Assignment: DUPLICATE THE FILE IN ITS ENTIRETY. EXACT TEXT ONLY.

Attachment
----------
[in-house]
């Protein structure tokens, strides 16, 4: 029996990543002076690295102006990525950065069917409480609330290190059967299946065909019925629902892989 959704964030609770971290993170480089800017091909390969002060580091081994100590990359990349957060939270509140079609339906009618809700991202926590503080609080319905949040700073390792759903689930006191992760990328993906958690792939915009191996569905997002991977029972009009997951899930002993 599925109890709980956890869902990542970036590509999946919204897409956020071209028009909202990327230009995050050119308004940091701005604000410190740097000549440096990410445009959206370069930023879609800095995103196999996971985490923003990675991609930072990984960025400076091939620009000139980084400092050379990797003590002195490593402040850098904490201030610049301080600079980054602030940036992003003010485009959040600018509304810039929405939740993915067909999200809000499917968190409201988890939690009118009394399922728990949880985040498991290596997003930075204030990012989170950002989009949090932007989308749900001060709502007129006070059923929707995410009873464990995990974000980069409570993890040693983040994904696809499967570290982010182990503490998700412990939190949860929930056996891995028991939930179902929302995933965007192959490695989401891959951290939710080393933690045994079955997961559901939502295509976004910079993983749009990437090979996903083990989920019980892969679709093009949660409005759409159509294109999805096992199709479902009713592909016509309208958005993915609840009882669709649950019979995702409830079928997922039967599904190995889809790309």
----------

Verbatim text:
[in-house]
């Protein structure tokens, strides 16, 4: 029996990543002076690295102006990525950065069917409480609330290190059967299946065909019925629902892989 959704964030609770971290993170480089800017091909390969002060580091081994100590990359990349957060939270509140079609339906009618809700991202926590503080609080319905949040700073390792759903689930006191992760990328993906958690792939915009191996569905997002991977029972009009997951899930002993 599925109890709980956890869902990542970036590509999946919204897409956020071209028009909202990327230009995050050119308004940091701005604000410190740097000549440096990410445009959206370069930023879609800095995103196999996971985490923003990675991609930072990984960025400076091939620009000139980084400092050379990797003590002195490593402040850098904490201030610049301080600079980054602030940036992003003010485009959040600018509304810039929405939740993915067909999200809000499917968190409201988890939690009118009394399922728990949880985040498991290596997003930075204030990012989170950002989009949090932007989308749900001060709502007129006070059923929707995410009873464990995990974000980069409570993890040693983040994904696809499967570290982010182990503490998700412990939190949860929930056996891995028991939930179902929302995933965007192959490695989401891959951290939710080393933690045994079955997961559901939502295509976004910079993983749009990437090979996903083990989920019980892969679709093009949660409005759409159509294109999805096992199709479902009713592909016509309208958005993915609840009882669709649950019979995702409830079928997922039967599904190995889809790309």